A few years ago, Dr. Christine Sears published a nonfiction book about American slaves and African masters whose tales of high-seas misadventure sounded more like a Patrick O’Brian novel than a depiction of real life. Now the associate professor of history at The University of Alabama in Huntsville (UAH) is back, with a collection of essays that delve into the commodification of slavery, slave communities, and how slavery compared between different nations. ”A lot of the research I couldn’t include in my first book I was able to incorporate into this one,” she says. New Directions in Slavery Studies is co-edited by Dr. Sears’ colleague Dr. Jeff Forret, a history professor at Lamar University; both studied under Dr. Peter Kolchin, the Henry Clay Reed Professor of History at the University of Delaware. ”Peter’s book on American slavery is a standard in the field, and he’s influenced a generation of people who research slavery and Southern studies,” says Dr. Sears. ”So a couple of years ago, Jeff pitched me this idea of essays by people who either studied under him or were influenced by his works.”
The resulting book was organized into three thematic sections. The first, ”Commodification,” explores the extent to which slaves were treated as a form of property rather than as human beings. ”It’s much more than we thought,” she says. ”Some owners used their slaves as collateral for loans, while others bought life insurance for their slaves or sold them to pay off a debt.” One even addresses whether we’re still commodifying slavery by paying to see movies about it. ”How do we get the story right,” she asks, ”and how do we translate it to the screen?”
The second section, ”Community,” considers the communities that both slaves and freed men and women formed and the similarities and differences between them. ”There’s an essay that discusses the primarily French-speaking Catholics slaves who were brought from Haiti to Philadelphia by their owners fleeing the Haitian Revolution,” says Dr. Sears. ”They were not able to assimilate so they formed their own nucleus.” Others examine the black republic formed following the revolution and the roots and motivation of slave-on-slave violence.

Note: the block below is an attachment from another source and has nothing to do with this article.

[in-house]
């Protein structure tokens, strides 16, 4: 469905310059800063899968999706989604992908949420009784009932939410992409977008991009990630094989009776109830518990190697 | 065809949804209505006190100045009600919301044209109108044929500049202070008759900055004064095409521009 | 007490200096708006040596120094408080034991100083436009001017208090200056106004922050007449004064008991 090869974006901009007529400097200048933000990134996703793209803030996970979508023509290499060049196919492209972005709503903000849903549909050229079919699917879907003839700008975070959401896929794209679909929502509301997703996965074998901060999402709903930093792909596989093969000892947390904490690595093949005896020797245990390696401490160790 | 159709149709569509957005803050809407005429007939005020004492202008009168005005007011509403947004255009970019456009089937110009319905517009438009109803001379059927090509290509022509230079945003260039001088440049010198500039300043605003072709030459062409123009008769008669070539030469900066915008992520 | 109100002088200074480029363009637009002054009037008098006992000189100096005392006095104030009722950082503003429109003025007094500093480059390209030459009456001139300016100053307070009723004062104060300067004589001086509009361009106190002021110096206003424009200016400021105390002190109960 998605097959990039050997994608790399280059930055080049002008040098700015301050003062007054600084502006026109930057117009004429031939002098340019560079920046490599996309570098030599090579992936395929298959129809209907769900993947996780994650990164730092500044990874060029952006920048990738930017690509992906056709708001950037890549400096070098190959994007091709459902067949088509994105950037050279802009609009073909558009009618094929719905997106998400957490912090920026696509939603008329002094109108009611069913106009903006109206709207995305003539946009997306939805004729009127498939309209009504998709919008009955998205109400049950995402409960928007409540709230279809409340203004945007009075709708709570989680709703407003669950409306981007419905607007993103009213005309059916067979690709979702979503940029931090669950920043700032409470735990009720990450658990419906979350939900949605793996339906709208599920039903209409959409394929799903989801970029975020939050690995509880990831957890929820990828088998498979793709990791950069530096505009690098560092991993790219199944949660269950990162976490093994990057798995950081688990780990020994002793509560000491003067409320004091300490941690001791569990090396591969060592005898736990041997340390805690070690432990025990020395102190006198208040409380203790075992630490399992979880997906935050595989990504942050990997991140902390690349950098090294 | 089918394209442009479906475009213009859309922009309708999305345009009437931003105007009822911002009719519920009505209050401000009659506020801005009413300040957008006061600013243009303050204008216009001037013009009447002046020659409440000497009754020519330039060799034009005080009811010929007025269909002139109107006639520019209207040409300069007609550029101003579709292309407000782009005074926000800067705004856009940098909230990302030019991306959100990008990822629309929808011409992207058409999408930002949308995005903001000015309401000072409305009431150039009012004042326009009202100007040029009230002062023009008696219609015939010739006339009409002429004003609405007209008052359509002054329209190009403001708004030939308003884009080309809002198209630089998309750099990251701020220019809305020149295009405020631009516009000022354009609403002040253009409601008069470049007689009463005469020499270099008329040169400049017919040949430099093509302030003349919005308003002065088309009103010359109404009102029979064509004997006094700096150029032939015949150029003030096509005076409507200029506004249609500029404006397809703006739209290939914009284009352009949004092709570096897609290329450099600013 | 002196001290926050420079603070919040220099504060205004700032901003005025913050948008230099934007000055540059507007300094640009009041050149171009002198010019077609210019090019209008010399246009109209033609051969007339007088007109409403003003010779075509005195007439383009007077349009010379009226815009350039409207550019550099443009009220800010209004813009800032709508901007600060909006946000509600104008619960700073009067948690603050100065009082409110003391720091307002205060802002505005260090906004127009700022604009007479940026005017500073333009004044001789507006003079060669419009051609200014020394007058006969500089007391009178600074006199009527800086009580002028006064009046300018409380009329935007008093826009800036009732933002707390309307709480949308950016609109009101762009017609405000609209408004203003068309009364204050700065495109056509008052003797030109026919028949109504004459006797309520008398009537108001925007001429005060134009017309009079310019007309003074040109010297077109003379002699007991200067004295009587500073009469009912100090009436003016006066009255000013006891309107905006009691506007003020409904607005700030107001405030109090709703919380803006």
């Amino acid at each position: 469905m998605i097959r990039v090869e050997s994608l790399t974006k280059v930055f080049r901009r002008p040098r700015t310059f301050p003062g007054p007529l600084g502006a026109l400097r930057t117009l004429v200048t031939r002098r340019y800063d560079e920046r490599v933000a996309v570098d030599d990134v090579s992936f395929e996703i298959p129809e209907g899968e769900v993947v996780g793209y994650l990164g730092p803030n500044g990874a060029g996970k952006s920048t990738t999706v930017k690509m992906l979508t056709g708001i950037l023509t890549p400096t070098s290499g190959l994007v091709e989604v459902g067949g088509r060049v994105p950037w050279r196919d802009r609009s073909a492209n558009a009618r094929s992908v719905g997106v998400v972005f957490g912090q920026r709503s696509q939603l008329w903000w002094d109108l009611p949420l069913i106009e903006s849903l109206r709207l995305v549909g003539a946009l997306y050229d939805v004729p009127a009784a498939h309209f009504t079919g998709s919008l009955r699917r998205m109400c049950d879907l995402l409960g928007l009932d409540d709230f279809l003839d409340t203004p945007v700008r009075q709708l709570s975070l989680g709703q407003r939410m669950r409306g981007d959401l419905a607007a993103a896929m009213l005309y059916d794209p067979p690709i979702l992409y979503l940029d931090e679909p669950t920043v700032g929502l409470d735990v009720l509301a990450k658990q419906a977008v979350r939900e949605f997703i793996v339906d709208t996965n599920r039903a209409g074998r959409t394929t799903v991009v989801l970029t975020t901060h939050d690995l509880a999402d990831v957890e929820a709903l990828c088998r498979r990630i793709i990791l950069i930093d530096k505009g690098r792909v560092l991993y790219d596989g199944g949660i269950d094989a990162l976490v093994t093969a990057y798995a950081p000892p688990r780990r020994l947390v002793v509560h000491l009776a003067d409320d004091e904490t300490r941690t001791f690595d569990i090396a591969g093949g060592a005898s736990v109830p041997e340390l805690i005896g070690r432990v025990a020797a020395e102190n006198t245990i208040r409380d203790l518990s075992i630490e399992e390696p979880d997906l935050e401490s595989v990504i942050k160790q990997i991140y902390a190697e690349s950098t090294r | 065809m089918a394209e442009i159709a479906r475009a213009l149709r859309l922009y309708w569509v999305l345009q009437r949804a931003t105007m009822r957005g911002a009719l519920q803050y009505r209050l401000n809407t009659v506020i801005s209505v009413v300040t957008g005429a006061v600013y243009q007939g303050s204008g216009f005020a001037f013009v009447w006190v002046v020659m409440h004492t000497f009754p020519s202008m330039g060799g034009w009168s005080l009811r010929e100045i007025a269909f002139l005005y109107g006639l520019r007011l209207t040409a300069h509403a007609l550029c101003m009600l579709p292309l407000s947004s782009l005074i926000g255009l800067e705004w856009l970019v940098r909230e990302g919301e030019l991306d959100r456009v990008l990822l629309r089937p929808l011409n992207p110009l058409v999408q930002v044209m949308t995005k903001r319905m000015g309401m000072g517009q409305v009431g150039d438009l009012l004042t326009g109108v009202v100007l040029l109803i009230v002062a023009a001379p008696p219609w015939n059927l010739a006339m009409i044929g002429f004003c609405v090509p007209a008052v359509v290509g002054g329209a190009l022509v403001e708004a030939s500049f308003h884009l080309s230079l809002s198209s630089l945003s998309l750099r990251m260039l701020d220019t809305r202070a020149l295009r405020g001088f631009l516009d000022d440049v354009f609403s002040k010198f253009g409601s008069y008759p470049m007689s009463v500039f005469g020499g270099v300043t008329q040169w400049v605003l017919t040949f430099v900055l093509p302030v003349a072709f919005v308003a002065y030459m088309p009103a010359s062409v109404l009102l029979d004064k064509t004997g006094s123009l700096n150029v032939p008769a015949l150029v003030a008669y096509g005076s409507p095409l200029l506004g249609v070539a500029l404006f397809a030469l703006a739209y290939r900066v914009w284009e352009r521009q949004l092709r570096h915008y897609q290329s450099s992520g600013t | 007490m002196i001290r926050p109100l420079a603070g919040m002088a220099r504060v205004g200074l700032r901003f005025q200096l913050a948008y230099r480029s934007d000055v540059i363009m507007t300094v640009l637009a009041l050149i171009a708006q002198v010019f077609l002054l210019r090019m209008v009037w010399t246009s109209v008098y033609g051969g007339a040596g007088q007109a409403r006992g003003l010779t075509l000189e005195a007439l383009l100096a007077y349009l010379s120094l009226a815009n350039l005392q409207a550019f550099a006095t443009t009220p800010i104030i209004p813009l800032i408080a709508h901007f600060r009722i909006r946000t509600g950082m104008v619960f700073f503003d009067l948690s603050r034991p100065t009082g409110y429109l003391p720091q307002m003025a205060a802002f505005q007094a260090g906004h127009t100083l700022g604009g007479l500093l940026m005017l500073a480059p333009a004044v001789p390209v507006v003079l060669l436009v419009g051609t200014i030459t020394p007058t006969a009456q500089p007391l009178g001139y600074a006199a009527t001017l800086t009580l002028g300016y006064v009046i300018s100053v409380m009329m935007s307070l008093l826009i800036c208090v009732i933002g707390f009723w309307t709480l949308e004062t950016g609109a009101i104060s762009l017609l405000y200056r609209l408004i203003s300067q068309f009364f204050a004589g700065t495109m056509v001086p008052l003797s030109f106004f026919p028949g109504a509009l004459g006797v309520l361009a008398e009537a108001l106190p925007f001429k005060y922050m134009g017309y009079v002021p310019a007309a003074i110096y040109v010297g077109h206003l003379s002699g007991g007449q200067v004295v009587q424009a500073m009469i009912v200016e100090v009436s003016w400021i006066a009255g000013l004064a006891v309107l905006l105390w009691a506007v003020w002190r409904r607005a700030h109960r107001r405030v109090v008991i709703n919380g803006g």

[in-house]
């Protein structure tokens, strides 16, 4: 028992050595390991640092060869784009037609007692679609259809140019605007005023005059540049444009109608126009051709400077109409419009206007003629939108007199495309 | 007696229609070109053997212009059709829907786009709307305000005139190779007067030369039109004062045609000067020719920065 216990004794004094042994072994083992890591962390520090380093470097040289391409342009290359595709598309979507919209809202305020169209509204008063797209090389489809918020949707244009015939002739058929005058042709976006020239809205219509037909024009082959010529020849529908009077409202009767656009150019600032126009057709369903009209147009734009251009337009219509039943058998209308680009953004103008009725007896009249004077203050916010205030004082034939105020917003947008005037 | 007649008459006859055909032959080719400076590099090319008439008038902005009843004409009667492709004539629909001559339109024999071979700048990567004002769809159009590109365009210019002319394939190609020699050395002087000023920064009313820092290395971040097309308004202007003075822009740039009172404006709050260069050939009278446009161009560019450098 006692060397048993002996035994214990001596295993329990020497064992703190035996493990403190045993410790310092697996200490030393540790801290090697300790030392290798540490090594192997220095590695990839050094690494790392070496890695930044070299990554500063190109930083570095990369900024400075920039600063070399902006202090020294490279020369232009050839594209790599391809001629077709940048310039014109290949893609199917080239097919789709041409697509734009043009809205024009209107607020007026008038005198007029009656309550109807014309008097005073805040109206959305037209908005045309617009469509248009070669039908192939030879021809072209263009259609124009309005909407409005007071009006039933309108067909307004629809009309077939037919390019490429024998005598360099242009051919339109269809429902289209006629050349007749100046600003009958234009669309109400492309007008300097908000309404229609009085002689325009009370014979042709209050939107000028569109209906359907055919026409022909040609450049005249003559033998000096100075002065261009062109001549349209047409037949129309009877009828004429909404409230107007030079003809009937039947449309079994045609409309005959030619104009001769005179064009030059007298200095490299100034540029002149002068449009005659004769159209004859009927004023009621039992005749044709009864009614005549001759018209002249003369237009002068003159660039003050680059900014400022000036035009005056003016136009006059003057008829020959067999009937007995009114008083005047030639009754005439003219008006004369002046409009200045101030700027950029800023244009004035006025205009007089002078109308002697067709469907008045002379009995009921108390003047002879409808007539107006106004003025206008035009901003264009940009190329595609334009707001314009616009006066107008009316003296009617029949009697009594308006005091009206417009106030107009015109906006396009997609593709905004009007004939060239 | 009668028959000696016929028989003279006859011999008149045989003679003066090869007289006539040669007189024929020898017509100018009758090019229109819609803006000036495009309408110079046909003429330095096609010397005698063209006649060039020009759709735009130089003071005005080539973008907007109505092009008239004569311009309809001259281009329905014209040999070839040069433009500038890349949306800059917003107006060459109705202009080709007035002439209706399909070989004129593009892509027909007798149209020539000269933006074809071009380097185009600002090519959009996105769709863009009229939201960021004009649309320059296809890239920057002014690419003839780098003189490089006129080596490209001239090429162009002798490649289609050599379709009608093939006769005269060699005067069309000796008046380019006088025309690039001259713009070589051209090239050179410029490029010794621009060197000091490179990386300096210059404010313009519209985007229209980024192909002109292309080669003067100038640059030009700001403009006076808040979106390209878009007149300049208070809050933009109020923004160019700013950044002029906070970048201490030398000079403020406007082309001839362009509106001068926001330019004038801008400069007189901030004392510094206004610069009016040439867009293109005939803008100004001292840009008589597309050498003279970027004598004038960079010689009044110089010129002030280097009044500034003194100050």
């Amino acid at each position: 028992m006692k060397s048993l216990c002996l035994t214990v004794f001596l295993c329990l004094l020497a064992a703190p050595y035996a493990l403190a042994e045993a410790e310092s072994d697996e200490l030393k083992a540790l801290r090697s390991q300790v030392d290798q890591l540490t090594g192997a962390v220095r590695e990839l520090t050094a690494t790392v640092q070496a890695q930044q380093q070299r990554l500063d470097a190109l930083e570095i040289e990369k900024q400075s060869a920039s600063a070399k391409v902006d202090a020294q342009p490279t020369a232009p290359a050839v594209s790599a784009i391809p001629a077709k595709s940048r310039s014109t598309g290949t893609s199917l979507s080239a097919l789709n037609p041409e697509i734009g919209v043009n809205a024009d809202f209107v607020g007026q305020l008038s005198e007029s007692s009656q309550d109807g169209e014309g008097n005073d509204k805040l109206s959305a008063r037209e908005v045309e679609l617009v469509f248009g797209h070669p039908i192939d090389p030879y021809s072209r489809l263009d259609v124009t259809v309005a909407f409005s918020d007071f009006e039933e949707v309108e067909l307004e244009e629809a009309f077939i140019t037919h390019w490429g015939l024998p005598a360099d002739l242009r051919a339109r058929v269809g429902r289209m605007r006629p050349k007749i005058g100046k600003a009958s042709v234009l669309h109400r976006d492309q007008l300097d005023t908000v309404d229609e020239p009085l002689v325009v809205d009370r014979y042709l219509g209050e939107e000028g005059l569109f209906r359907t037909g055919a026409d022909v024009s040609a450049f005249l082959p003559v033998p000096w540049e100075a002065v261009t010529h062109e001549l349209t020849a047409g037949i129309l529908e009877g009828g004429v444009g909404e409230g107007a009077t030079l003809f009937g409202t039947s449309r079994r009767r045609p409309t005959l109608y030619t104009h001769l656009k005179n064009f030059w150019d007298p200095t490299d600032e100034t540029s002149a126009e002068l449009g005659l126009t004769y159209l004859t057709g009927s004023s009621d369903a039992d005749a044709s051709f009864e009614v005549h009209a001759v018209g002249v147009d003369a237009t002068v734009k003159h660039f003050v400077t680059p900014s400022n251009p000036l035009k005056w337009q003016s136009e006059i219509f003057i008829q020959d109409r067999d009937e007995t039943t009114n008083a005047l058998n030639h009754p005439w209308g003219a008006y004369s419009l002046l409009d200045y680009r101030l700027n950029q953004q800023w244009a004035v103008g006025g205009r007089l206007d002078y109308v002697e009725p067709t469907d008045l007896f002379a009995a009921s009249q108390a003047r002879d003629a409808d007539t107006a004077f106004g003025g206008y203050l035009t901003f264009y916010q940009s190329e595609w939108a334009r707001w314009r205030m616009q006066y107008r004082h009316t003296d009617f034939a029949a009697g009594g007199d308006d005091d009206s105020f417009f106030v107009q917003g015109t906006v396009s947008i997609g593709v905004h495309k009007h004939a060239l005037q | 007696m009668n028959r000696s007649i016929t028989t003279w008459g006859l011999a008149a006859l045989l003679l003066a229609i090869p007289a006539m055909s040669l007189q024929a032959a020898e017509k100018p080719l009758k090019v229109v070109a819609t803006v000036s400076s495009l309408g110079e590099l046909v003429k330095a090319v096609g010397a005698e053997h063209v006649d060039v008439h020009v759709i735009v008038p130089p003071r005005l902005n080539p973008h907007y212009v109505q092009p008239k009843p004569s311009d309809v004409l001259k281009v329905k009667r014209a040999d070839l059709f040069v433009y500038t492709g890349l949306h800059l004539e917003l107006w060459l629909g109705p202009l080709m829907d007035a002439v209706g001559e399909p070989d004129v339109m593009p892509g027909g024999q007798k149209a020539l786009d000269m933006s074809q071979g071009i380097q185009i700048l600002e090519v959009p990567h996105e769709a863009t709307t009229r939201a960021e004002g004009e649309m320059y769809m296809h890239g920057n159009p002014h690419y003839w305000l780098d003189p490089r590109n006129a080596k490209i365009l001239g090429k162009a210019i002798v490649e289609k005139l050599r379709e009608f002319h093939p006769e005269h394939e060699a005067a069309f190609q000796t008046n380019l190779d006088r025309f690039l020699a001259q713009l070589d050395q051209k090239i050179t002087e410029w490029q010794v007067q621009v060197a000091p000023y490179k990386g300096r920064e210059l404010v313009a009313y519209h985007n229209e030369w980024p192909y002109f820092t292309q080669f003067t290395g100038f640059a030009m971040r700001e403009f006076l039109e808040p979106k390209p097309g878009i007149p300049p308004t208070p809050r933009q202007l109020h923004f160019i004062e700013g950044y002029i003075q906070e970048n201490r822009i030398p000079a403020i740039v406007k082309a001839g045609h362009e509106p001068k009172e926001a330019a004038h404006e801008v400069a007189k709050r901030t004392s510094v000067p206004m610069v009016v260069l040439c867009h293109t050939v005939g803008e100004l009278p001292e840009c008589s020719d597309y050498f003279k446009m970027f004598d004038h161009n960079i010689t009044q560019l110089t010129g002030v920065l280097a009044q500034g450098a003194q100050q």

The final section, ”Comparison,” challenges the notion that slavery throughout the world was similar to slavery in the U.S. – or even that slavery within the U.S. was homogenous. ”Only 6 percent of people brought from Africa went to North America,” she explains. ”Most went to sugar-growing plantations owned by Europeans in other countries.” Thus, one essay compares female labor in Baltimore and Brazil, while another looks at how the 19th century separatist movement played out in the U.S., Brazil, and Cuba.
As for Dr. Sears’ essay, it examines the problem of urban slavery in Algiers at the end of the 18th century. ”Many historians have argued that slavery couldn’t work in cities because it’s too easy for slaves to disappear,” she says. ”But in Algiers, they had a different system. They used their captives more as public works slaves who lived in prisons and would be sent out in gangs to the quarries. They were also easier to identify because they were all Westerners who didn’t speak the language.”
That’s because the slaves were actually European and Americans sailors captured at sea and held for ransom by their Algerian captors. They couldn’t escape to the harbor because the owners had an agreement with the ships to return them, and they couldn’t escape to the desert because the Berbers who lived there would enslave them. As a result, she says, ”they just had to wait for their own country to negotiate their release.”
Dr. Sears is now building on that essay by delving into ransom slavery in the Western Sahara in the early 1800s. ”I want to look at it from the perspective of the ransom – who had the money, who paid it, and how the enslaved sailors got back home,” she says. That research will culminate in a presentation at the conference on Piracy and Captivity in the Mediterranean being hosted this summer by the University of Innsbruck.
It will also inform a book she’s currently working on about American sailors and their fluid identification of citizenship. Though for those who are looking to expand and advance their understanding of slavery in the meantime, the twelve essays that are included in New Directions in Slavery Studies is more than up to the task. ”If you want to see where the state of the field is and where slave studies are going,” she says, ”it’s a good book to pick up and take a look at.”
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Provided by:University of Alabama in Huntsville